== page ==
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280: Radiative passive cooling system

Problem:

With the melting of Arctic ice and mountain glaciers which had previously reflected back solar heat and maintained global cooling, alternatives must be found, particularly for the air conditioning of buildings which traditionally use chemicals and electricity.

Solution:

Qiaoqiang Gan, Electrical Engineering Associate Professor at the University at Buffalo School of Engineering and Applied Sciences, working with staff from King Abdullah’s Saudi Arabian University have has developed an air conditioning system using a unique plastic on a roof that allows heat to pass back into the sky.


The ideal material for radiant cooling is such as a mirror or white paint. They will scatter or reflect most of the solar light. Therefore, the solar light will not heat the object. Then it’s easier to cool it down. Gan’s Newtact system, going beyond simple white paint, consists of an inexpensive polymer/aluminium film that is installed inside a box at the bottom of a specially designed solar “shelter.”

Taken together, the shelter-and-box system the engineers designed measures about 18 in. tall (45.72 cm), 10 in. (25. cm) wide and 10 in. long (25.4 cm). As a commercially viable alternative, the researchers fabricated their thermal emitter from polydimethylsiloxane (PDMS) and either silver or aluminium.

The PDMS film absorbs heat from the environment and then transmits the heat to cool down its surroundings. The metal reflects the solar light to prevent the transmission of sunlight to materials under the emitter, such as a roof.

The film helps keep its surroundings cool by absorbing heat from the air inside the box and transmitting that energy into outer space. The shelter serves a dual purpose, helping to block incoming sunlight, while also beaming thermal radiation emitted from the film into the sky.

Outdoor experiments performed in Buffalo, NY, to test the device provided cooling of up to 9 °C. To cool a building, numerous units of the system would need to be installed to cover its roof.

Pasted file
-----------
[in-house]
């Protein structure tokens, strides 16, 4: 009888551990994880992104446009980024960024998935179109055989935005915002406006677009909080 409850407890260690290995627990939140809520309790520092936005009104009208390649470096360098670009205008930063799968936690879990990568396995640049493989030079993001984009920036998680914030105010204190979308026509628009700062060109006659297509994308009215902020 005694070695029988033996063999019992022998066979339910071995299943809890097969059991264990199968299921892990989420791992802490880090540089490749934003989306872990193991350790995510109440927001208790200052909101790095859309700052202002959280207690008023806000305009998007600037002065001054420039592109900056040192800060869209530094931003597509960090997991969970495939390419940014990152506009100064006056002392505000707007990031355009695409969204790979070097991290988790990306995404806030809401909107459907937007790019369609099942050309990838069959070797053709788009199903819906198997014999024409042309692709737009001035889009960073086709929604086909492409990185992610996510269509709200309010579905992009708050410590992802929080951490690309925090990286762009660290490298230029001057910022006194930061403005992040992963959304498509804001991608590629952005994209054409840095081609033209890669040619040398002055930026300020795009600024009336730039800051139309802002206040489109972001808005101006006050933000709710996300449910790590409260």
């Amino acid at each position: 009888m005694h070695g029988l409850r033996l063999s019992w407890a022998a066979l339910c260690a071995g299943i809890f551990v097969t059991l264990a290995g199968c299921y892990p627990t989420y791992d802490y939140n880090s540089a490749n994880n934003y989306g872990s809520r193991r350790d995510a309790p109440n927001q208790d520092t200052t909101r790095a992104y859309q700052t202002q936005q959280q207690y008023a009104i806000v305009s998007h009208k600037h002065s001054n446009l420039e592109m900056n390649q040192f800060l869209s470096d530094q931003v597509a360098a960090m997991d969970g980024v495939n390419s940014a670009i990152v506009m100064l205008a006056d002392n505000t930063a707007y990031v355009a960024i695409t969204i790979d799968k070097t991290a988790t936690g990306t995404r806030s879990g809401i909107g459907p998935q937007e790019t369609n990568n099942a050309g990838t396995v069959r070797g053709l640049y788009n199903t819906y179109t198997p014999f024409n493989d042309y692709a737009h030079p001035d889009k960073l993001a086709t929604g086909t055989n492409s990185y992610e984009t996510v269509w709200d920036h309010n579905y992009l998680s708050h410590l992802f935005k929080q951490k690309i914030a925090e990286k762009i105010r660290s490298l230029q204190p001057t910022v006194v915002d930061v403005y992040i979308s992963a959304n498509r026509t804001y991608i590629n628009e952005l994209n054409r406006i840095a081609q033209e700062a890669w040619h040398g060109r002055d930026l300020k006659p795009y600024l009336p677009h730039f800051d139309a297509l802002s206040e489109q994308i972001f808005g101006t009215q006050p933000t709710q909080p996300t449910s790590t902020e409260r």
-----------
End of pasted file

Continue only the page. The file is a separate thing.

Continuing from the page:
America
Working in Stanford University, Shanhui Fan, Eli A; Goldstein, and Aaswath Pattabhi Raman have also developed a flat rectangular metal panel covered in a sheet of the material: a high-tech film which reflects the light and heat of the sun so effectively that the temperature beneath the film can drop 5 to 10° C (9 to 18° F) lower than the air around it.

A system of pipes behind the RC panel is exposed to that colder temperature, cooling the fluid inside before it is sent out to current-day refrigeration systems. More efficient than any vapour-compression based cooling system, the panel can also prevent the emissions of CO2 and other harmful greenhouse gases. It can be roof-mounted as a simple add-on to new and existing cooling systems

To commercialise their innovation, Fan, Goldstein and Raman started up a company, SkyCool Systems in Davis, California. As a pilot study, they installed an array of RC panels on the roof a supermarket as a subcooler and were pleased to observe a 10% to 15% efficiency improvement target, although subcooling could be as much as 20°F (11°C) below the outlet of the condenser. Other studies have followed.

Discover Solution 281: Sea grass

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